One of my favourite places I went to with Riverdance was Singapore. It was very clean and the weather was amazing. I would love to go to Bali someday, but I don't think I'll get there with the show. I would love to tour with the show in Australia.
A. A Poem About Alzheimer's (or Do Not Ask Me To Remember). This poem has held a special place in my heart since I was about 17 because of my nanna, Bridget Coyle. It helped me understand what she was going through.
Whenever someone has Alzheimer's, it's really confusing for the whole family involved, and that little poem just explains what's going on in their mind. Sadly, my nanna passed away about four years ago. She was my mum's mum, and I was so close to her. She was so supportive of my dancing.
Q. The happiest moment of your life?
A. Whenever my little sister Scarlett was born that was pure happiness and a relief that she was born safe too because mum was a little bit older.
Then, last year, I danced in Croke Park in front of 80,000 people for the Pope. It was one of those moments that you don't actually believe is happening. It was a dream come true without it ever being something you had ever dreamed of. I couldn't take it in.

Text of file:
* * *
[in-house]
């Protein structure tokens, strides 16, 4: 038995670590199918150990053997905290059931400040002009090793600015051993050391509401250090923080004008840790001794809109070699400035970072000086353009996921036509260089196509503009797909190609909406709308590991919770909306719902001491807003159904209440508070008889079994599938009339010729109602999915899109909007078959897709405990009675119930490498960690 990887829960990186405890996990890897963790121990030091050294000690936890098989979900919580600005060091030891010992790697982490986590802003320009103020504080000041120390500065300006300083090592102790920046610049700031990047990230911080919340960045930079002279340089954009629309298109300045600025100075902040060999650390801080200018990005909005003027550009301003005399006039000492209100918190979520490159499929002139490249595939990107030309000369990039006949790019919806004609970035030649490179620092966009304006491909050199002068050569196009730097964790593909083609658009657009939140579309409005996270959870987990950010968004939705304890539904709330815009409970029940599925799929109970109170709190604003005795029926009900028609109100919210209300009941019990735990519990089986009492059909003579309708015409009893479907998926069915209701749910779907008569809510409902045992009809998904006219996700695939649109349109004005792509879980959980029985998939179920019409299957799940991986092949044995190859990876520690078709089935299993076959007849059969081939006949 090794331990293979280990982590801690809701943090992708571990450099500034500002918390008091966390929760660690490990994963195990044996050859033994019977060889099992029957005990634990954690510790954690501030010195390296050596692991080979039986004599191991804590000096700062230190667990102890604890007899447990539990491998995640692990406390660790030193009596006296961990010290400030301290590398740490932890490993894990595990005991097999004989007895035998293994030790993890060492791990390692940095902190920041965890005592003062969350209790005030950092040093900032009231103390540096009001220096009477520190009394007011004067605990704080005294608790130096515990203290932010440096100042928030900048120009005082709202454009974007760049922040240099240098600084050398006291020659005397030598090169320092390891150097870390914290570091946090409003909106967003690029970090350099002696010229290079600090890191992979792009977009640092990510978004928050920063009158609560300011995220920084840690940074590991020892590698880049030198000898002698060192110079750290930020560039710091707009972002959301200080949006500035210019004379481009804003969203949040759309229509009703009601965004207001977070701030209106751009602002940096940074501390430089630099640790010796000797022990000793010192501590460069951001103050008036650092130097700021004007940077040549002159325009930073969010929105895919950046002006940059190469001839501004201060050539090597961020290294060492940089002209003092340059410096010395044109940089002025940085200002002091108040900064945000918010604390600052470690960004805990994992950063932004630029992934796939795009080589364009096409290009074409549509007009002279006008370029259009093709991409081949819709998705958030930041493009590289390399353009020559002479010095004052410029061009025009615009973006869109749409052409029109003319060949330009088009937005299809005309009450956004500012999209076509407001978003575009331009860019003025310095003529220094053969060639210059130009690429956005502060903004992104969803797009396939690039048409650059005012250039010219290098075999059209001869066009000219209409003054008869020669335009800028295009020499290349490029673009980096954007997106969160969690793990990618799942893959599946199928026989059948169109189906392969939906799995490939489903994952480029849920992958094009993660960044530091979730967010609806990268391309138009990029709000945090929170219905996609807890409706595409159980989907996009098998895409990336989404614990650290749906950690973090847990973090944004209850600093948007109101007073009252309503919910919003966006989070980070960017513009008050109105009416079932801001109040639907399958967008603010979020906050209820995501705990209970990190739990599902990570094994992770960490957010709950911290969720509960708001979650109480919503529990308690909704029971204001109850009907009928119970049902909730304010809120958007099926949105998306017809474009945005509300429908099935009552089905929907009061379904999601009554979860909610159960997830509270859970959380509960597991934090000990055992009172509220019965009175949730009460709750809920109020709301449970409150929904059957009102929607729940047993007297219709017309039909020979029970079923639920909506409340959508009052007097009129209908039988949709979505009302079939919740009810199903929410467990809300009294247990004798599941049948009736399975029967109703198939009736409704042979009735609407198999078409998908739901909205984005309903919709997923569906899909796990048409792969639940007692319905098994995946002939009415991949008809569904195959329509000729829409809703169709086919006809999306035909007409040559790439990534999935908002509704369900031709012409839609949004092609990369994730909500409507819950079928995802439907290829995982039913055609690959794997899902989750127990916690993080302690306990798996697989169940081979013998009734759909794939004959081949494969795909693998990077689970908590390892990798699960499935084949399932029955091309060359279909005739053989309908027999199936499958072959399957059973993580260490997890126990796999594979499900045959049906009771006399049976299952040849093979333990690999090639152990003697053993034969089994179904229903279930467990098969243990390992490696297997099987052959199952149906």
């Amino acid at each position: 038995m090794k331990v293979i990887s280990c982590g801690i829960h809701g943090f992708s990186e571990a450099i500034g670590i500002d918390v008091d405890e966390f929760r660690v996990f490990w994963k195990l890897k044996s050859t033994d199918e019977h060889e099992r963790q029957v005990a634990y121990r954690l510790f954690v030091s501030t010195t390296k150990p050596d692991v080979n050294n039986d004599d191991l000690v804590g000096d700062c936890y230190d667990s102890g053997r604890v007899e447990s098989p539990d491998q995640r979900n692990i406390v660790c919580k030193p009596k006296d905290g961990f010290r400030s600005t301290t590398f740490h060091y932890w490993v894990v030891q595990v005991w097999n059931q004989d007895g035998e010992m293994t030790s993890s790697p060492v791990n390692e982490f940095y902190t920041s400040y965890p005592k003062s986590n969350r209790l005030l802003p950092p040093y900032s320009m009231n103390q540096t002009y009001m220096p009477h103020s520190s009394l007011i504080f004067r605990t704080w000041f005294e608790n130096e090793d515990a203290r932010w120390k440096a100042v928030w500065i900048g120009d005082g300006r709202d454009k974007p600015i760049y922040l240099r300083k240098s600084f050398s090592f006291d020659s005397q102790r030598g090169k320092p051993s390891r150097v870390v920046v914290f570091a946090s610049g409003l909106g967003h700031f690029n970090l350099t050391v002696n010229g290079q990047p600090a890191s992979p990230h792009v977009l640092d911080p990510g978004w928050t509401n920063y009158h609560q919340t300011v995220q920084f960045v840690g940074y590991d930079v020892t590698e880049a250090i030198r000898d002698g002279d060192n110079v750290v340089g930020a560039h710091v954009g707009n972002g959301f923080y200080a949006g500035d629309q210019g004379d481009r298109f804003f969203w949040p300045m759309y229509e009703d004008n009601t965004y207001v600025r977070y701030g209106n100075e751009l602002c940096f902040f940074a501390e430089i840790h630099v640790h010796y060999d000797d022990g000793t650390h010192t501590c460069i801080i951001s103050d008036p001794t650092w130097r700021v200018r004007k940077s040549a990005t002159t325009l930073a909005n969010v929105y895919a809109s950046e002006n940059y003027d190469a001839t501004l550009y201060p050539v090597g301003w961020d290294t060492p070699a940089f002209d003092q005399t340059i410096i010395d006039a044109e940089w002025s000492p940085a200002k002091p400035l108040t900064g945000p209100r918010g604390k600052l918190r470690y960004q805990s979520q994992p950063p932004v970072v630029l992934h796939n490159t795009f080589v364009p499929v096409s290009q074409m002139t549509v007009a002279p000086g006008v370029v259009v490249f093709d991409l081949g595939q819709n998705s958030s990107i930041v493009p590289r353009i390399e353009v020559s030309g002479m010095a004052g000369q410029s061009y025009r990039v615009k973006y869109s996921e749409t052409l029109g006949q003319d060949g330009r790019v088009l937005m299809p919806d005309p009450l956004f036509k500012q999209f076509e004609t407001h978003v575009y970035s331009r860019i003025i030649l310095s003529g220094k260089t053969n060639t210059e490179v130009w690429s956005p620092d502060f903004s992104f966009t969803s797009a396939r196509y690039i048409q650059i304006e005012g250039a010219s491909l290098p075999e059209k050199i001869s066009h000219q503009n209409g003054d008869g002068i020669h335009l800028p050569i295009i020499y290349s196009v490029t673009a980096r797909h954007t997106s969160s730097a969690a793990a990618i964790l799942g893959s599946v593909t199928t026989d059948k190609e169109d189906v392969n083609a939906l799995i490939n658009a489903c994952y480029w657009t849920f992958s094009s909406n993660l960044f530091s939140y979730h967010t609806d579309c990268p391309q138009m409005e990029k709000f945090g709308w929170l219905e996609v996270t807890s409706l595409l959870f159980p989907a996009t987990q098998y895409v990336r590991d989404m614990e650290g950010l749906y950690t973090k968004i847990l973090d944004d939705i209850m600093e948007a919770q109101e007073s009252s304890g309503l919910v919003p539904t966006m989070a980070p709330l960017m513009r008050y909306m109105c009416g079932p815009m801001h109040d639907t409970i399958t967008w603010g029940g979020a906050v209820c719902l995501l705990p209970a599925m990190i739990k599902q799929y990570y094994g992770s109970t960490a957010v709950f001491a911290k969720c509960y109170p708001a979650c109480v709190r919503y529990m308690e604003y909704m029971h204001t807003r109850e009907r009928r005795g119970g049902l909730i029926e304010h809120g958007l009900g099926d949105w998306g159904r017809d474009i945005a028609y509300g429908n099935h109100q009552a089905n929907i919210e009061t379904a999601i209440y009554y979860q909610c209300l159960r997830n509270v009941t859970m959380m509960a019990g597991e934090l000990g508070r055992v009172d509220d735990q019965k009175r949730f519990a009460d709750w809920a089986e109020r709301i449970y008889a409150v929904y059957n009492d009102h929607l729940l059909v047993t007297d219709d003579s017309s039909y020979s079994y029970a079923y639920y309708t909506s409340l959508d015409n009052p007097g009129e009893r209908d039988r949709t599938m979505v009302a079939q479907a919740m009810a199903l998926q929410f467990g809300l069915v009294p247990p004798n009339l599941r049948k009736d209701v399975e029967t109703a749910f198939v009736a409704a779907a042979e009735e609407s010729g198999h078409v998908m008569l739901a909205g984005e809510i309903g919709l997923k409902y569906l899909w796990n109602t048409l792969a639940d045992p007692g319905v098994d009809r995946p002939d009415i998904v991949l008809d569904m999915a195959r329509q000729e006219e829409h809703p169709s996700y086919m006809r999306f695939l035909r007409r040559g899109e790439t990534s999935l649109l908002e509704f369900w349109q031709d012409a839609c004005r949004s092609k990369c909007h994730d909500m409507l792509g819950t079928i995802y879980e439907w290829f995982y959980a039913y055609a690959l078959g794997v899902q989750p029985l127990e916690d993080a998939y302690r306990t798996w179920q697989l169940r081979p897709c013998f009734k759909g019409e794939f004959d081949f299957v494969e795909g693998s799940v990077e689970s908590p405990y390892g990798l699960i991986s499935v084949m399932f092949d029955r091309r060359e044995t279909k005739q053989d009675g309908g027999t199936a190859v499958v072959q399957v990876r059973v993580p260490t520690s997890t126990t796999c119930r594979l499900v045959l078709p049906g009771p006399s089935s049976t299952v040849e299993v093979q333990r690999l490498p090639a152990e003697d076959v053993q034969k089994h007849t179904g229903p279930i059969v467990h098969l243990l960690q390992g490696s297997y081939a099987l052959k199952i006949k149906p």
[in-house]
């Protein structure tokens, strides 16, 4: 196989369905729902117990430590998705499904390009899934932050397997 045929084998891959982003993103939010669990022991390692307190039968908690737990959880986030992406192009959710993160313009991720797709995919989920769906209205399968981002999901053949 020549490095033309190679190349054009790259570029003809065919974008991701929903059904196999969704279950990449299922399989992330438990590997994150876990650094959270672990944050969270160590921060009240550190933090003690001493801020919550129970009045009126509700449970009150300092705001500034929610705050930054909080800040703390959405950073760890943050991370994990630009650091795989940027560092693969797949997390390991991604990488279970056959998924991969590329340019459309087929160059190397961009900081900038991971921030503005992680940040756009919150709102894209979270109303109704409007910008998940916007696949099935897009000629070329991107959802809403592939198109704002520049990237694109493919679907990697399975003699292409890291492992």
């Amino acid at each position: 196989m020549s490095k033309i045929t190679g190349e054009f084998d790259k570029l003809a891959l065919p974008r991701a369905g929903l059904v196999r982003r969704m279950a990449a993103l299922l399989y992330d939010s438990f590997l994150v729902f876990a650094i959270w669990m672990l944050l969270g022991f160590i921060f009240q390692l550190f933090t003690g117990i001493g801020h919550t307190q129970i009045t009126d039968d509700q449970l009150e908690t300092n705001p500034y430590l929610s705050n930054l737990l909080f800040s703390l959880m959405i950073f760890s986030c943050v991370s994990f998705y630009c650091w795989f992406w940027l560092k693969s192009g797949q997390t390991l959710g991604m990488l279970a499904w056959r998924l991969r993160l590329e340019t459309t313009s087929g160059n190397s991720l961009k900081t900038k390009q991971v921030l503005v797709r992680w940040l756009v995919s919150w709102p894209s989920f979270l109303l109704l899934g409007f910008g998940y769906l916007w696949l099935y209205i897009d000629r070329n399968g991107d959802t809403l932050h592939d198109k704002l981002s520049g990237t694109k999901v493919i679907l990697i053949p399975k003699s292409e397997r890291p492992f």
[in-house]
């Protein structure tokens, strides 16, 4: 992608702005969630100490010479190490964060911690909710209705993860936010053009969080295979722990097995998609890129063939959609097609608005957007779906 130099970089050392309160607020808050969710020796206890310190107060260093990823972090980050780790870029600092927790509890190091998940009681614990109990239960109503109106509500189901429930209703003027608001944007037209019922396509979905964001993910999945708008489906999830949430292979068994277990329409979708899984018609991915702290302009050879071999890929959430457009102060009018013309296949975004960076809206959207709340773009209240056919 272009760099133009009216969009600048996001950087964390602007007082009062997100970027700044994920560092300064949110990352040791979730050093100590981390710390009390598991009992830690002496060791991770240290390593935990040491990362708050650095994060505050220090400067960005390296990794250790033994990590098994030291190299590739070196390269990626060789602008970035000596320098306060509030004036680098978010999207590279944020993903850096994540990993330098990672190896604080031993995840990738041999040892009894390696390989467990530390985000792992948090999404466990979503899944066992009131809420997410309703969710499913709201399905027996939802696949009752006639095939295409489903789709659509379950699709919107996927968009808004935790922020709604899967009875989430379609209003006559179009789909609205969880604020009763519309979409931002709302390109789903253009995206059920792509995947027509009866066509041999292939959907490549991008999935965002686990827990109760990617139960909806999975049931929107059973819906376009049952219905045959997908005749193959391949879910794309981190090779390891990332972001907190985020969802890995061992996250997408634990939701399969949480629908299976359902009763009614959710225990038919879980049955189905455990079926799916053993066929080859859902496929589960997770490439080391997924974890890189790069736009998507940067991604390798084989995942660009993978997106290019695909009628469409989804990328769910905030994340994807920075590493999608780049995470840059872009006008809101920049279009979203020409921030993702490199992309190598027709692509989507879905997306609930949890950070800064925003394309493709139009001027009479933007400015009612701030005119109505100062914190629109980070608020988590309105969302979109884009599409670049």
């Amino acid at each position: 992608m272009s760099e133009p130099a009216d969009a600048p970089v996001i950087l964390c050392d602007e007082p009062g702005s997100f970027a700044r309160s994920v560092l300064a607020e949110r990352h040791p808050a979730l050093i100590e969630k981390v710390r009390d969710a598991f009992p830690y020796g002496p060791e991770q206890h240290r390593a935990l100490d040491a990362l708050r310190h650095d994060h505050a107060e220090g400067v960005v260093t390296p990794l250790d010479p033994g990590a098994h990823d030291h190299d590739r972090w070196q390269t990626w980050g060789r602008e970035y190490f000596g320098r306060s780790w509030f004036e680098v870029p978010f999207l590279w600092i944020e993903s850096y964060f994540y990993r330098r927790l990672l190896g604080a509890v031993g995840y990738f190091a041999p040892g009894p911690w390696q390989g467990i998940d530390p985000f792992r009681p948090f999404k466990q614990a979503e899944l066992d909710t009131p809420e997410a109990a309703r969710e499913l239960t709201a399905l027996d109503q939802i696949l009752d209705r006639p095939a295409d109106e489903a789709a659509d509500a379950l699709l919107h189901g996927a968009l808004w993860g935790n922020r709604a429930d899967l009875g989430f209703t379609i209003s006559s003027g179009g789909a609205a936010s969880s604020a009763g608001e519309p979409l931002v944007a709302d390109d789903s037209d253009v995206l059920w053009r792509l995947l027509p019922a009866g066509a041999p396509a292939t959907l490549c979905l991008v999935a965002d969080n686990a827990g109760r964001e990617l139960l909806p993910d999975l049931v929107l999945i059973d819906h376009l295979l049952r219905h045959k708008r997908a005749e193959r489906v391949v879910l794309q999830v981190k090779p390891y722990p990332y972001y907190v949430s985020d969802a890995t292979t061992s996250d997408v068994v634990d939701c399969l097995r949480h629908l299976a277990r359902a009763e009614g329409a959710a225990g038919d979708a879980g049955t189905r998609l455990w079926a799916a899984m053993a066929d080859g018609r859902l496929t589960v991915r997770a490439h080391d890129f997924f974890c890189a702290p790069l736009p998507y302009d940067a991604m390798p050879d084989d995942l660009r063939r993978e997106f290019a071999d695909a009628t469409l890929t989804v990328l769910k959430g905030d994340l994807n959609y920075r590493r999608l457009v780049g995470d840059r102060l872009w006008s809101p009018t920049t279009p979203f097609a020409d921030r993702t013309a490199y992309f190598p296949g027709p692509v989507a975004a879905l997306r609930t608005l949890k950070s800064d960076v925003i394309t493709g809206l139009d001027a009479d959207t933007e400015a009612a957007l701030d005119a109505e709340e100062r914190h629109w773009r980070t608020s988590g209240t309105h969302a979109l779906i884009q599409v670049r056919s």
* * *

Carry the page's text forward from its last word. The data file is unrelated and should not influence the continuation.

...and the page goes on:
Q. And the saddest moment of your life?
A. My two grannies passed away within a couple of months of each other. That was definitely the saddest time in my life.
Q. What event changed your life?
A. Doing the Riverdance Summer School. It really determined the course of my life. I would love to be with Riverdance for as long as I can - everyone's career is a bit different in length, but I want to dance for as long as possible. Then, I have different goals outside of that.
I was meant to study medicine at university and now I'm trying to decide if that's something I want to do.
I love the idea of TV presenting as well, so right now I'm trying to work out what I want to do after Riverdance.
Q. What's the ambition that keeps driving you onwards?
A. To always keep improving, whether it's in dancing or improving myself as a person. I recently created a YouTube channel, which was funny and really scary at the start, but I'm all for doing something every day that keeps me pushing forward.
Q. What's the philosophy you live by?
A. Do something every day that scares you. I try to go by that, and I like trying to put myself out of my comfort zone to see where that could take me.
Q. How do you want to be remembered?
A. As someone who always worked hard, was kind to everyone and was happy.
Watch Amy-Mae in True North: Born To Riverdance, which is available to stream on BBC iPlayer now